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Whose fault was it? This is likely to be one of the first questions Denver residents hear after a motor vehicle accident. Sometimes, the answer is not in dispute, but other times it could be that both drivers were guilty of some level of negligent behavior.
In these situations, it’s important to understand what the legal field calls contributory and comparative negligence. We’ll be taking a look at these concepts that deal with situations where more than one individual bears some fault for an accident. The information is presented as general background only, and is not intended as specific legal advice.
First, let’s be clear on what contributory negligence means. Say one driver rear-ends another driver at a stoplight and causes the driver in front to suffer from whiplash. Typically, a driver who hits another vehicle from behind will be at fault for the accident. So the driver in front files a lawsuit against the driver who hit him.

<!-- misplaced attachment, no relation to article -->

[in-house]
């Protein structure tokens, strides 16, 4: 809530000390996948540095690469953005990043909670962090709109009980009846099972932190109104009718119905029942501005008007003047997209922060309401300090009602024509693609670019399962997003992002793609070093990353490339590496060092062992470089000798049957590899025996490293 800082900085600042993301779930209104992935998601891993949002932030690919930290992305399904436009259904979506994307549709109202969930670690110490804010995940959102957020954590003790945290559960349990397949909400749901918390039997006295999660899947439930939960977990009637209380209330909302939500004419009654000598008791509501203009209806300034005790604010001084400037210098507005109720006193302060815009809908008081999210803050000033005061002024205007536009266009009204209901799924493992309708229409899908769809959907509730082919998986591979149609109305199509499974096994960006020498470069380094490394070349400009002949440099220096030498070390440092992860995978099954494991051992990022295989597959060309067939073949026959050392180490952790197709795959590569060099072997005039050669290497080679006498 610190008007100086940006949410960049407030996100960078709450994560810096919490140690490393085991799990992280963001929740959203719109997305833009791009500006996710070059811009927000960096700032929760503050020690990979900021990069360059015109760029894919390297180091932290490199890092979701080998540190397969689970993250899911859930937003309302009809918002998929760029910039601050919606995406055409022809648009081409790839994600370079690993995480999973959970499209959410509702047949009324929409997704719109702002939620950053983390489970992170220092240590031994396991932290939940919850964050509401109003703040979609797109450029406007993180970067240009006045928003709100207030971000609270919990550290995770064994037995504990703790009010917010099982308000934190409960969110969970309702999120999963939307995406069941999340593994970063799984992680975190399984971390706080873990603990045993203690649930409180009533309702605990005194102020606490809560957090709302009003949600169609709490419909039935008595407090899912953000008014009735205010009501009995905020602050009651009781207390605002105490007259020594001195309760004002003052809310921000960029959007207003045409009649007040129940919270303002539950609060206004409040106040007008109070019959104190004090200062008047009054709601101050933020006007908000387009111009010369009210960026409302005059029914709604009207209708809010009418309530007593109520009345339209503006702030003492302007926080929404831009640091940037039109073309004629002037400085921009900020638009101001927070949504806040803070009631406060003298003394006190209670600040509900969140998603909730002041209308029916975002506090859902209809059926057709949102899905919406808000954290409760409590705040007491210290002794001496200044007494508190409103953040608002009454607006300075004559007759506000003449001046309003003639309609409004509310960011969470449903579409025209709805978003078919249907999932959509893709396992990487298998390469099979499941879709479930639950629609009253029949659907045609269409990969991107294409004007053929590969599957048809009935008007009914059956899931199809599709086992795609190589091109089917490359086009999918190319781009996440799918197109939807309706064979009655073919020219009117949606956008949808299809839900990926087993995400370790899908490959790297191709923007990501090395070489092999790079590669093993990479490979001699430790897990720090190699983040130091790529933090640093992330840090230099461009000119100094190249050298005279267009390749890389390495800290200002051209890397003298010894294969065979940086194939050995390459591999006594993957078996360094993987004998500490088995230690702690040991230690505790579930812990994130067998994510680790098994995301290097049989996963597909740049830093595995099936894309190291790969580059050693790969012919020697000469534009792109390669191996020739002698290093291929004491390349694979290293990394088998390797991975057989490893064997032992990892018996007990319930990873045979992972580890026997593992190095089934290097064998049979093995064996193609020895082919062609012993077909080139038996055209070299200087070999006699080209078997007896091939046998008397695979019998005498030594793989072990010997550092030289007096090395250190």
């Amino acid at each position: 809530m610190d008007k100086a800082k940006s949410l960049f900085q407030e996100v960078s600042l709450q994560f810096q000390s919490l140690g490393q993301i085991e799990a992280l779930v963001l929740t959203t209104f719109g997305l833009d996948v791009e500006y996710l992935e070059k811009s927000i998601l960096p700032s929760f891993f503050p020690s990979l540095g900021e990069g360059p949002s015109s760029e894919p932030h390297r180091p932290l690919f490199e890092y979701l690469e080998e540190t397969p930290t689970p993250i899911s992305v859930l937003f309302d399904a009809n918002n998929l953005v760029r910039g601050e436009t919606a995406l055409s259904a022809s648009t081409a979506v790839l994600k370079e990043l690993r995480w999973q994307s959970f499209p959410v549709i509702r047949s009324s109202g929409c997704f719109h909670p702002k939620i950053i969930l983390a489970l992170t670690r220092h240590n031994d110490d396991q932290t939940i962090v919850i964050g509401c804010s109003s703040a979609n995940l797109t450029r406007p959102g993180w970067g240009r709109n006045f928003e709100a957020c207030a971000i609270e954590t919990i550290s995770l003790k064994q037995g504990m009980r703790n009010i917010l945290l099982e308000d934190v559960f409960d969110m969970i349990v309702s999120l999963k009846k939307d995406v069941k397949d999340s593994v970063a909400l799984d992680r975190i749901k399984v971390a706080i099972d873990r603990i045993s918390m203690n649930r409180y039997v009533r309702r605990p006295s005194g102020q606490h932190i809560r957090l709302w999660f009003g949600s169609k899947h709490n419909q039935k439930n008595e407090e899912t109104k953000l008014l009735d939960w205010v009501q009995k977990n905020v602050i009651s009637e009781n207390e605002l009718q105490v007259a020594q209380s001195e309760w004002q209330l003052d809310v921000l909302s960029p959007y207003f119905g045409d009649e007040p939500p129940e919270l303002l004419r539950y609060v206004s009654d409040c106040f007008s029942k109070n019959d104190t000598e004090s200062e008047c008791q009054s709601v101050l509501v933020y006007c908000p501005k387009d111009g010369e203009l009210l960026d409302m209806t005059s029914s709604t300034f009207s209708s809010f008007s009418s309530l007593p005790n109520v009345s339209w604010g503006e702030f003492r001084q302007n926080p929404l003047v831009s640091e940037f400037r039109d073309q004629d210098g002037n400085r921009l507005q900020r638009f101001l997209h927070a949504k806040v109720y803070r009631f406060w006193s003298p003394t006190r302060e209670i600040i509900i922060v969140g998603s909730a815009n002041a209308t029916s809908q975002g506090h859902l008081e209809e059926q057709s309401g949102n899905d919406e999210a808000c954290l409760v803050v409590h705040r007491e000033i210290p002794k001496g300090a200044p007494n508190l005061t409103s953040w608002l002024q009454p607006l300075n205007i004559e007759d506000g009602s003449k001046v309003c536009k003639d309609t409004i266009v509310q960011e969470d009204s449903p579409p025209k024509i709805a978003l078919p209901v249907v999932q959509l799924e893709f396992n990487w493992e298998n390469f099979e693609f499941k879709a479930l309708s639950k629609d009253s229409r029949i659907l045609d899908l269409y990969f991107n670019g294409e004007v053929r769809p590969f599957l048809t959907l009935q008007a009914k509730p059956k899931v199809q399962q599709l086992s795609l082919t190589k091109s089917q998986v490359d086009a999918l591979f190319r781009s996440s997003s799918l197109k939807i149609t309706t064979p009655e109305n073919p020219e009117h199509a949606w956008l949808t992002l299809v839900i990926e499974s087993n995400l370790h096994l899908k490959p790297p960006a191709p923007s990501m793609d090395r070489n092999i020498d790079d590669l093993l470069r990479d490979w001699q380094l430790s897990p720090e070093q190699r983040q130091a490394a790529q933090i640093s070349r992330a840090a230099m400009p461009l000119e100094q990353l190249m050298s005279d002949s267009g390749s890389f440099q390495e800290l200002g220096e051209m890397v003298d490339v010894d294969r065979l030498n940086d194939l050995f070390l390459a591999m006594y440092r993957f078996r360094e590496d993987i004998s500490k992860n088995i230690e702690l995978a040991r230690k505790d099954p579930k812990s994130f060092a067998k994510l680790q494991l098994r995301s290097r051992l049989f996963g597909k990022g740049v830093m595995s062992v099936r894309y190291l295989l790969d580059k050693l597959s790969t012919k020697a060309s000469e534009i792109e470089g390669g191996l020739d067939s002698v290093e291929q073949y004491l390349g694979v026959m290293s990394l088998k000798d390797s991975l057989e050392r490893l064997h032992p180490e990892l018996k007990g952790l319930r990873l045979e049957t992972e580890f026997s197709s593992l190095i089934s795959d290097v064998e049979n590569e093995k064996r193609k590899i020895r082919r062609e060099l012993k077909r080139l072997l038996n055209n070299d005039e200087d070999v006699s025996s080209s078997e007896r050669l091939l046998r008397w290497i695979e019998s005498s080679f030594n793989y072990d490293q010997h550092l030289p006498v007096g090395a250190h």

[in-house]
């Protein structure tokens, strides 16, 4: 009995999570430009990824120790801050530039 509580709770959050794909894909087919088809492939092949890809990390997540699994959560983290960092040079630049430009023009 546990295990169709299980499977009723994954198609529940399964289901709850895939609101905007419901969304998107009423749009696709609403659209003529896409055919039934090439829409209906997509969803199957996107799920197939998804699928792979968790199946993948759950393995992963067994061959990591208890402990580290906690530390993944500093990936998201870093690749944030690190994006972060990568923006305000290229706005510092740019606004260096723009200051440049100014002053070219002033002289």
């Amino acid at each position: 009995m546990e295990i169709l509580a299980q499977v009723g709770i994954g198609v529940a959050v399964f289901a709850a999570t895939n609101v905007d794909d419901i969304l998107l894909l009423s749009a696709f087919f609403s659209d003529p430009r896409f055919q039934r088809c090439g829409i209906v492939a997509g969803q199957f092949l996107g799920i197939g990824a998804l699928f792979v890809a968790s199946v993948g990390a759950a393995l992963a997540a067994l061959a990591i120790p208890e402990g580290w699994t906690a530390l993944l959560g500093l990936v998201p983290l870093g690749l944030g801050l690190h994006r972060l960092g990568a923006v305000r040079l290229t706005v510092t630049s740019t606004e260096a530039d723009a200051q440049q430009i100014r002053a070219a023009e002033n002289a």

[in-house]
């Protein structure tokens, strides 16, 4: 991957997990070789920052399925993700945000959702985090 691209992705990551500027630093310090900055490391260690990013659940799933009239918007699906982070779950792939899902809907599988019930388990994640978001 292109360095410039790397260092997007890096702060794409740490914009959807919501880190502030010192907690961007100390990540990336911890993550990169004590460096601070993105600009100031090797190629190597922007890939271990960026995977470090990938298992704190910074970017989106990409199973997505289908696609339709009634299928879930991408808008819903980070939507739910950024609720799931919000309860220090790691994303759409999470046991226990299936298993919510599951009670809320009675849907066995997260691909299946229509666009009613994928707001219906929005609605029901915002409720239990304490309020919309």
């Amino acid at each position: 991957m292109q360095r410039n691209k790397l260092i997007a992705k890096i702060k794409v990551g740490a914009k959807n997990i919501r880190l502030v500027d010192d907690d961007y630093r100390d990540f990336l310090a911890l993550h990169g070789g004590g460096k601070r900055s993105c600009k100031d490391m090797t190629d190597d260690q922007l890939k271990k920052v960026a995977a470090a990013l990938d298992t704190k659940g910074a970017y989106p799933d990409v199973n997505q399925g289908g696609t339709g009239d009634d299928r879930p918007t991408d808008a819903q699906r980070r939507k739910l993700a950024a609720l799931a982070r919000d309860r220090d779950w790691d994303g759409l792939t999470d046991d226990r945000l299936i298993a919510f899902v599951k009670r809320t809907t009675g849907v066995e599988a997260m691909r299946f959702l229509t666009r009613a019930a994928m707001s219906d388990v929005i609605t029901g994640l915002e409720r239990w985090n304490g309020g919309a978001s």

But what if it was dark outside and the driver in front did not have the car’s lights on? Or what if he or she was intoxicated and failed to begin driving again when the light turned green? The driver in back could argue that the other driver was also at fault for the accident and injury, in what we call a contributory negligence counterclaim.
There was a time when a successful contributory negligence counterclaim, that is, demonstrating that the injured party also bore some fault, meant that the suit would be tossed out entirely with no damages awarded. Today, courts in Colorado and most other states follow a theory called comparative negligence. We’ll look at just what that means in a follow-up post.